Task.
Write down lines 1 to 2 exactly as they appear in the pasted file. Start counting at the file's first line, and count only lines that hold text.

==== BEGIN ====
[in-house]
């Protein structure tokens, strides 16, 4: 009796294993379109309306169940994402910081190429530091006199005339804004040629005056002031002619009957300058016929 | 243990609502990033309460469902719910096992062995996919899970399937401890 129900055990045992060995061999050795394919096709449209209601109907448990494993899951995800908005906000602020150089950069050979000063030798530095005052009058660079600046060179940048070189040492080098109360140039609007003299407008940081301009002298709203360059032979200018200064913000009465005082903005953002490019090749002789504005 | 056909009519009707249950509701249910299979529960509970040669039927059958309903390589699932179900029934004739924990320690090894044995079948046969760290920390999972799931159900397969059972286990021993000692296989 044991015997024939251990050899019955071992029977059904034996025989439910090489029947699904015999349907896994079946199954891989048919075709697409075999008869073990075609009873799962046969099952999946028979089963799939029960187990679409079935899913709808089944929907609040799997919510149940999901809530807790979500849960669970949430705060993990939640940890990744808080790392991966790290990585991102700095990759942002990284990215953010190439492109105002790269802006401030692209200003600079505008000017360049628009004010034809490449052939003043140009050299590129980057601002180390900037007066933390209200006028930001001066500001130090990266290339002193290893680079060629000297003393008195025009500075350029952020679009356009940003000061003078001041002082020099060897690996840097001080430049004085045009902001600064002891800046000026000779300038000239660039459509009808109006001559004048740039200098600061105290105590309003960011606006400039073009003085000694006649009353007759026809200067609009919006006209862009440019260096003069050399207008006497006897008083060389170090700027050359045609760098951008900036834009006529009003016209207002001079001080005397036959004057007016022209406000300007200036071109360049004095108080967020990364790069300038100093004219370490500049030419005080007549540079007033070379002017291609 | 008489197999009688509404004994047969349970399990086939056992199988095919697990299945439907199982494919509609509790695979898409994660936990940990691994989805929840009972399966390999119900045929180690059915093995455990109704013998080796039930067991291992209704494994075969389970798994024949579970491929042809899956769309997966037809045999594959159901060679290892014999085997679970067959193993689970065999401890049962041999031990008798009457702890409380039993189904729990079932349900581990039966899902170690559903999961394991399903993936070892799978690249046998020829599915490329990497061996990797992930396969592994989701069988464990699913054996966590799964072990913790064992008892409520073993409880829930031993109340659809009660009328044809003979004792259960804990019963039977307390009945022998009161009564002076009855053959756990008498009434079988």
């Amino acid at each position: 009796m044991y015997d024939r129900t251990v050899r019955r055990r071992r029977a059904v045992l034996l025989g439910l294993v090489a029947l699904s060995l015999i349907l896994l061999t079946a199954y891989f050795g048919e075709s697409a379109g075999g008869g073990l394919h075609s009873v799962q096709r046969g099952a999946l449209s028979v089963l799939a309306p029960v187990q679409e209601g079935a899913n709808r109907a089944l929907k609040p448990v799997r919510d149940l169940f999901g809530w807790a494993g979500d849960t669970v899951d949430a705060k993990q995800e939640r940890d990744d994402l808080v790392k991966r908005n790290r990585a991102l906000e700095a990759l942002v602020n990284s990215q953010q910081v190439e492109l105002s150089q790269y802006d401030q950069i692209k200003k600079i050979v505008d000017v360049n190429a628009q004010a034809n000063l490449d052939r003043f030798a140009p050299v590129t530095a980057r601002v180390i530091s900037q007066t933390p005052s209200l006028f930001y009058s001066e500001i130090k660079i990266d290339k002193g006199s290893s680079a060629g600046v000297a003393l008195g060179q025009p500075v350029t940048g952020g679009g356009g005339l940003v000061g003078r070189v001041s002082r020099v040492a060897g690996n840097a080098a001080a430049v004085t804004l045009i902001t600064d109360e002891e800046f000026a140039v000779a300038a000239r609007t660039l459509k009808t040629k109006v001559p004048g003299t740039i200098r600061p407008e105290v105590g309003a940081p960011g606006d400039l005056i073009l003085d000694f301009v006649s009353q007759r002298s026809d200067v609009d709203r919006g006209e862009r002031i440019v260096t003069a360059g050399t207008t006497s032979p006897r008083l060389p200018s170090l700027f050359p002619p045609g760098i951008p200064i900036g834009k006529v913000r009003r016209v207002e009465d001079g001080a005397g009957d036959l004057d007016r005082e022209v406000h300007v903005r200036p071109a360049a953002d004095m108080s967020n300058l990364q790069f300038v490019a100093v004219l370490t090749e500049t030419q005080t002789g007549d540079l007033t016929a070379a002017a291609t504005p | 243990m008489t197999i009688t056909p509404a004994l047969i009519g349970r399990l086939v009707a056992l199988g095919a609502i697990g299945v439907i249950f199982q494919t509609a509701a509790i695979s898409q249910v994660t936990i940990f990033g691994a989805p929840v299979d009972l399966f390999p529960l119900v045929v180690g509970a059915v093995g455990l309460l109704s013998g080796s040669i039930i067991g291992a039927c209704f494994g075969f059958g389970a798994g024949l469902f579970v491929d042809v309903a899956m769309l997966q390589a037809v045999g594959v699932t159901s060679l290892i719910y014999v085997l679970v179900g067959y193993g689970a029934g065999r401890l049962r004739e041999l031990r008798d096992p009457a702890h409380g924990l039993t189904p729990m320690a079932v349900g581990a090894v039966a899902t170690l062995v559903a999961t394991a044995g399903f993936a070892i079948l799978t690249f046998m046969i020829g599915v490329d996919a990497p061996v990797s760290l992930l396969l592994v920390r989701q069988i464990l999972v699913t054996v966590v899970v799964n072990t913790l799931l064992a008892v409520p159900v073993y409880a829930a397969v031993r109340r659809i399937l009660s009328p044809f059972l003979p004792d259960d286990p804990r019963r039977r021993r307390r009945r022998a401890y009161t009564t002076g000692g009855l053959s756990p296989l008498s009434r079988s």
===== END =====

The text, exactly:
[in-house]
């Protein structure tokens, strides 16, 4: 009796294993379109309306169940994402910081190429530091006199005339804004040629005056002031002619009957300058016929 | 243990609502990033309460469902719910096992062995996919899970399937401890 129900055990045992060995061999050795394919096709449209209601109907448990494993899951995800908005906000602020150089950069050979000063030798530095005052009058660079600046060179940048070189040492080098109360140039609007003299407008940081301009002298709203360059032979200018200064913000009465005082903005953002490019090749002789504005 | 056909009519009707249950509701249910299979529960509970040669039927059958309903390589699932179900029934004739924990320690090894044995079948046969760290920390999972799931159900397969059972286990021993000692296989 044991015997024939251990050899019955071992029977059904034996025989439910090489029947699904015999349907896994079946199954891989048919075709697409075999008869073990075609009873799962046969099952999946028979089963799939029960187990679409079935899913709808089944929907609040799997919510149940999901809530807790979500849960669970949430705060993990939640940890990744808080790392991966790290990585991102700095990759942002990284990215953010190439492109105002790269802006401030692209200003600079505008000017360049628009004010034809490449052939003043140009050299590129980057601002180390900037007066933390209200006028930001001066500001130090990266290339002193290893680079060629000297003393008195025009500075350029952020679009356009940003000061003078001041002082020099060897690996840097001080430049004085045009902001600064002891800046000026000779300038000239660039459509009808109006001559004048740039200098600061105290105590309003960011606006400039073009003085000694006649009353007759026809200067609009919006006209862009440019260096003069050399207008006497006897008083060389170090700027050359045609760098951008900036834009006529009003016209207002001079001080005397036959004057007016022209406000300007200036071109360049004095108080967020990364790069300038100093004219370490500049030419005080007549540079007033070379002017291609 | 008489197999009688509404004994047969349970399990086939056992199988095919697990299945439907199982494919509609509790695979898409994660936990940990691994989805929840009972399966390999119900045929180690059915093995455990109704013998080796039930067991291992209704494994075969389970798994024949579970491929042809899956769309997966037809045999594959159901060679290892014999085997679970067959193993689970065999401890049962041999031990008798009457702890409380039993189904729990079932349900581990039966899902170690559903999961394991399903993936070892799978690249046998020829599915490329990497061996990797992930396969592994989701069988464990699913054996966590799964072990913790064992008892409520073993409880829930031993109340659809009660009328044809003979004792259960804990019963039977307390009945022998009161009564002076009855053959756990008498009434079988």